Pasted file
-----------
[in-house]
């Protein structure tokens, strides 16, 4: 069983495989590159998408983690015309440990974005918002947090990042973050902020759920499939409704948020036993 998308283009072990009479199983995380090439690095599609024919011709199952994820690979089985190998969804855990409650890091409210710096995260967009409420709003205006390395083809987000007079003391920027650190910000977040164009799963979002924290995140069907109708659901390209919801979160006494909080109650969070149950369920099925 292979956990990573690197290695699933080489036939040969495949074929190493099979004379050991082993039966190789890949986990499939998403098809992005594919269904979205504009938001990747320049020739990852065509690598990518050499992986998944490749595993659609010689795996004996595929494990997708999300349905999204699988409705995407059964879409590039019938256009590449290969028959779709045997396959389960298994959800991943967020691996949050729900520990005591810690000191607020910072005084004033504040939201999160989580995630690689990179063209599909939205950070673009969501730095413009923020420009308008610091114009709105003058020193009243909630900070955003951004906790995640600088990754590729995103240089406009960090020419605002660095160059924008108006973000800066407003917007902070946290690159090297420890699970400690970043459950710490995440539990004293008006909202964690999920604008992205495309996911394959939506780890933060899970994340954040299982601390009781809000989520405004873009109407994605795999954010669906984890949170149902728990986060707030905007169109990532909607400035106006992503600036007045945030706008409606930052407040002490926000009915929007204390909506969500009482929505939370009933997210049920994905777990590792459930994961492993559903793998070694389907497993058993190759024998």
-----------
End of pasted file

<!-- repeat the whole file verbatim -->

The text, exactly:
[in-house]
């Protein structure tokens, strides 16, 4: 069983495989590159998408983690015309440990974005918002947090990042973050902020759920499939409704948020036993 998308283009072990009479199983995380090439690095599609024919011709199952994820690979089985190998969804855990409650890091409210710096995260967009409420709003205006390395083809987000007079003391920027650190910000977040164009799963979002924290995140069907109708659901390209919801979160006494909080109650969070149950369920099925 292979956990990573690197290695699933080489036939040969495949074929190493099979004379050991082993039966190789890949986990499939998403098809992005594919269904979205504009938001990747320049020739990852065509690598990518050499992986998944490749595993659609010689795996004996595929494990997708999300349905999204699988409705995407059964879409590039019938256009590449290969028959779709045997396959389960298994959800991943967020691996949050729900520990005591810690000191607020910072005084004033504040939201999160989580995630690689990179063209599909939205950070673009969501730095413009923020420009308008610091114009709105003058020193009243909630900070955003951004906790995640600088990754590729995103240089406009960090020419605002660095160059924008108006973000800066407003917007902070946290690159090297420890699970400690970043459950710490995440539990004293008006909202964690999920604008992205495309996911394959939506780890933060899970994340954040299982601390009781809000989520405004873009109407994605795999954010669906984890949170149902728990986060707030905007169109990532909607400035106006992503600036007045945030706008409606930052407040002490926000009915929007204390909506969500009482929505939370009933997210049920994905777990590792459930994961492993559903793998070694389907497993058993190759024998």